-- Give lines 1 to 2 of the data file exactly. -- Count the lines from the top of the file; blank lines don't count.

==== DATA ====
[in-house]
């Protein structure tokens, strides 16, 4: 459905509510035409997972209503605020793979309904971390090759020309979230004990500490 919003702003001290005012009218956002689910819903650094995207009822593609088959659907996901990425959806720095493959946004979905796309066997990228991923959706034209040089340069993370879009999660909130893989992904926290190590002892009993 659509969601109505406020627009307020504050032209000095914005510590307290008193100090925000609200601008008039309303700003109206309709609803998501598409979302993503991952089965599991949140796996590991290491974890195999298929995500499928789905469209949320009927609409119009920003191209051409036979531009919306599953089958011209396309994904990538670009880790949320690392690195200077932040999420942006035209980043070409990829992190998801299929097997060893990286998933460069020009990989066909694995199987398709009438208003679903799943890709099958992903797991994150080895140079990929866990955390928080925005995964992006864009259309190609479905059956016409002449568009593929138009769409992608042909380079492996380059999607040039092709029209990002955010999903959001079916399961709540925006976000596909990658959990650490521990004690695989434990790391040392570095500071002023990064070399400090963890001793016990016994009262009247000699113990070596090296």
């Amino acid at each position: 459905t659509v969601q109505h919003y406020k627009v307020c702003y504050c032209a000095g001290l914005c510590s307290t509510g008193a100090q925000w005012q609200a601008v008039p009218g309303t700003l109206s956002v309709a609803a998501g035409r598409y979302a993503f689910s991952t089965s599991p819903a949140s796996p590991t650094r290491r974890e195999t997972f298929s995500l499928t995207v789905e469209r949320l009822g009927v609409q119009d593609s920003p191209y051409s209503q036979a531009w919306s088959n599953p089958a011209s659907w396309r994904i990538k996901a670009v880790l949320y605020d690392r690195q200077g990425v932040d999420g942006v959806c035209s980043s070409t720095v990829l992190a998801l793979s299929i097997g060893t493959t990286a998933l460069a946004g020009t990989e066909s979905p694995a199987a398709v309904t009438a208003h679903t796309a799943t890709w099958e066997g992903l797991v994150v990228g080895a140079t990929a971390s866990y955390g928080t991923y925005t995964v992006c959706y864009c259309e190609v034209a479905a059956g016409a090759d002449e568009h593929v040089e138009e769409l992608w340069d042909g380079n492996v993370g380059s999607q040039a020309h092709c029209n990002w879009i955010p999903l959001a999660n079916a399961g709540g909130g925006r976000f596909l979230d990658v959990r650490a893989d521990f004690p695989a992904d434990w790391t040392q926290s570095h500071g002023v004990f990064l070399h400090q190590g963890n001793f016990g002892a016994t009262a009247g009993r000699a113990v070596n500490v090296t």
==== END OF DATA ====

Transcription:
[in-house]
């Protein structure tokens, strides 16, 4: 459905509510035409997972209503605020793979309904971390090759020309979230004990500490 919003702003001290005012009218956002689910819903650094995207009822593609088959659907996901990425959806720095493959946004979905796309066997990228991923959706034209040089340069993370879009999660909130893989992904926290190590002892009993 659509969601109505406020627009307020504050032209000095914005510590307290008193100090925000609200601008008039309303700003109206309709609803998501598409979302993503991952089965599991949140796996590991290491974890195999298929995500499928789905469209949320009927609409119009920003191209051409036979531009919306599953089958011209396309994904990538670009880790949320690392690195200077932040999420942006035209980043070409990829992190998801299929097997060893990286998933460069020009990989066909694995199987398709009438208003679903799943890709099958992903797991994150080895140079990929866990955390928080925005995964992006864009259309190609479905059956016409002449568009593929138009769409992608042909380079492996380059999607040039092709029209990002955010999903959001079916399961709540925006976000596909990658959990650490521990004690695989434990790391040392570095500071002023990064070399400090963890001793016990016994009262009247000699113990070596090296």